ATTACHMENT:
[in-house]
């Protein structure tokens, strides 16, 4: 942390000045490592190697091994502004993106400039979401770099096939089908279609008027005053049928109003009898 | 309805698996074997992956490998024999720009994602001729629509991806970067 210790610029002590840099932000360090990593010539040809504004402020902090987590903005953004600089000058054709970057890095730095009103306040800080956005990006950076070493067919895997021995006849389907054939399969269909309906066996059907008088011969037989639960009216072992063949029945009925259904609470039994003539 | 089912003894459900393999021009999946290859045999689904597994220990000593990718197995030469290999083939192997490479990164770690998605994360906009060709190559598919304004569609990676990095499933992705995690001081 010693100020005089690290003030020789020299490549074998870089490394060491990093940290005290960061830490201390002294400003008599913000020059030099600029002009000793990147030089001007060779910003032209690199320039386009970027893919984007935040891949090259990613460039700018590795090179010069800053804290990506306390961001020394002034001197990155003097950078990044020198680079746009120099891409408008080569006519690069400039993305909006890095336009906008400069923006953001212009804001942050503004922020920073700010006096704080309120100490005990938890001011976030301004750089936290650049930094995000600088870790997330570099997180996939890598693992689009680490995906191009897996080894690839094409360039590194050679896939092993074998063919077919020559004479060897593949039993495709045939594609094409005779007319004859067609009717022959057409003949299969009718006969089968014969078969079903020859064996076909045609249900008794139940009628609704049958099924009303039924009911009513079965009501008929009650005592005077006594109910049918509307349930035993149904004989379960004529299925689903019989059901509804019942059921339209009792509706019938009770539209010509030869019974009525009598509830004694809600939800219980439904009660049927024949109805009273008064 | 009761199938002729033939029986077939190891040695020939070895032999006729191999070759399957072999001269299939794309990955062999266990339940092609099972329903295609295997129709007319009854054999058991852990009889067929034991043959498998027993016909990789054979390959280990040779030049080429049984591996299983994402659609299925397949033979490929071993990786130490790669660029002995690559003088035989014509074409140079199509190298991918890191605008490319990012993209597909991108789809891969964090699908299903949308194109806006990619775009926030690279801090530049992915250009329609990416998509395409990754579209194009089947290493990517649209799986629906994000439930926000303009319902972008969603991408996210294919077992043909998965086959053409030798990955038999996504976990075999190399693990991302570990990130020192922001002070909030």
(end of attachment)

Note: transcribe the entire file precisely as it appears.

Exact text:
[in-house]
């Protein structure tokens, strides 16, 4: 942390000045490592190697091994502004993106400039979401770099096939089908279609008027005053049928109003009898 | 309805698996074997992956490998024999720009994602001729629509991806970067 210790610029002590840099932000360090990593010539040809504004402020902090987590903005953004600089000058054709970057890095730095009103306040800080956005990006950076070493067919895997021995006849389907054939399969269909309906066996059907008088011969037989639960009216072992063949029945009925259904609470039994003539 | 089912003894459900393999021009999946290859045999689904597994220990000593990718197995030469290999083939192997490479990164770690998605994360906009060709190559598919304004569609990676990095499933992705995690001081 010693100020005089690290003030020789020299490549074998870089490394060491990093940290005290960061830490201390002294400003008599913000020059030099600029002009000793990147030089001007060779910003032209690199320039386009970027893919984007935040891949090259990613460039700018590795090179010069800053804290990506306390961001020394002034001197990155003097950078990044020198680079746009120099891409408008080569006519690069400039993305909006890095336009906008400069923006953001212009804001942050503004922020920073700010006096704080309120100490005990938890001011976030301004750089936290650049930094995000600088870790997330570099997180996939890598693992689009680490995906191009897996080894690839094409360039590194050679896939092993074998063919077919020559004479060897593949039993495709045939594609094409005779007319004859067609009717022959057409003949299969009718006969089968014969078969079903020859064996076909045609249900008794139940009628609704049958099924009303039924009911009513079965009501008929009650005592005077006594109910049918509307349930035993149904004989379960004529299925689903019989059901509804019942059921339209009792509706019938009770539209010509030869019974009525009598509830004694809600939800219980439904009660049927024949109805009273008064 | 009761199938002729033939029986077939190891040695020939070895032999006729191999070759399957072999001269299939794309990955062999266990339940092609099972329903295609295997129709007319009854054999058991852990009889067929034991043959498998027993016909990789054979390959280990040779030049080429049984591996299983994402659609299925397949033979490929071993990786130490790669660029002995690559003088035989014509074409140079199509190298991918890191605008490319990012993209597909991108789809891969964090699908299903949308194109806006990619775009926030690279801090530049992915250009329609990416998509395409990754579209194009089947290493990517649209799986629906994000439930926000303009319902972008969603991408996210294919077992043909998965086959053409030798990955038999996504976990075999190399693990991302570990990130020192922001002070909030």